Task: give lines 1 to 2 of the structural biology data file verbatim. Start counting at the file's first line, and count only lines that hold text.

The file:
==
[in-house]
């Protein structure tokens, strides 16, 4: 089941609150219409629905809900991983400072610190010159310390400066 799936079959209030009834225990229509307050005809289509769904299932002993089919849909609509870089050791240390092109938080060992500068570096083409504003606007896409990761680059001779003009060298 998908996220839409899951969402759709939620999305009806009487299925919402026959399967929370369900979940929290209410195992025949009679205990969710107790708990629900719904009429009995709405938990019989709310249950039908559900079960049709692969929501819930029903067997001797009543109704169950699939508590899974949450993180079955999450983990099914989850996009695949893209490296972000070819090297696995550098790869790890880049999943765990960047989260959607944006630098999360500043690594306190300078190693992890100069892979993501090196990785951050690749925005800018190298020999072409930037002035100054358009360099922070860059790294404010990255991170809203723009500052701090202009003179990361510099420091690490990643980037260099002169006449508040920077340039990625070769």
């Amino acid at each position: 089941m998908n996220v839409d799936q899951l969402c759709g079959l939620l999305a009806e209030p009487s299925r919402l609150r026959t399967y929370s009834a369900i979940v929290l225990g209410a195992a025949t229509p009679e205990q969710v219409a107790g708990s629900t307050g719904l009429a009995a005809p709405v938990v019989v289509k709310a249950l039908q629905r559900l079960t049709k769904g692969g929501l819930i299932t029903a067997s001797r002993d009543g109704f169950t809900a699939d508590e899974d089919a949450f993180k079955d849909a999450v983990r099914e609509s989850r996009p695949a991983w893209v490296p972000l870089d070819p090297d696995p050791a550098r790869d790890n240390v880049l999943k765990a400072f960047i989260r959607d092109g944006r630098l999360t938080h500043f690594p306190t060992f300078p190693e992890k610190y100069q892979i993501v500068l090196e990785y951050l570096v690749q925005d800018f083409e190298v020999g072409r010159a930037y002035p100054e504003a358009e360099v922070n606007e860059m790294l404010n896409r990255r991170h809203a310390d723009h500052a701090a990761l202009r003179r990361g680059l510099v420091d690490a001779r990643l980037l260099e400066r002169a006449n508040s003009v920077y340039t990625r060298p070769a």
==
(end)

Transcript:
[in-house]
């Protein structure tokens, strides 16, 4: 089941609150219409629905809900991983400072610190010159310390400066 799936079959209030009834225990229509307050005809289509769904299932002993089919849909609509870089050791240390092109938080060992500068570096083409504003606007896409990761680059001779003009060298 998908996220839409899951969402759709939620999305009806009487299925919402026959399967929370369900979940929290209410195992025949009679205990969710107790708990629900719904009429009995709405938990019989709310249950039908559900079960049709692969929501819930029903067997001797009543109704169950699939508590899974949450993180079955999450983990099914989850996009695949893209490296972000070819090297696995550098790869790890880049999943765990960047989260959607944006630098999360500043690594306190300078190693992890100069892979993501090196990785951050690749925005800018190298020999072409930037002035100054358009360099922070860059790294404010990255991170809203723009500052701090202009003179990361510099420091690490990643980037260099002169006449508040920077340039990625070769």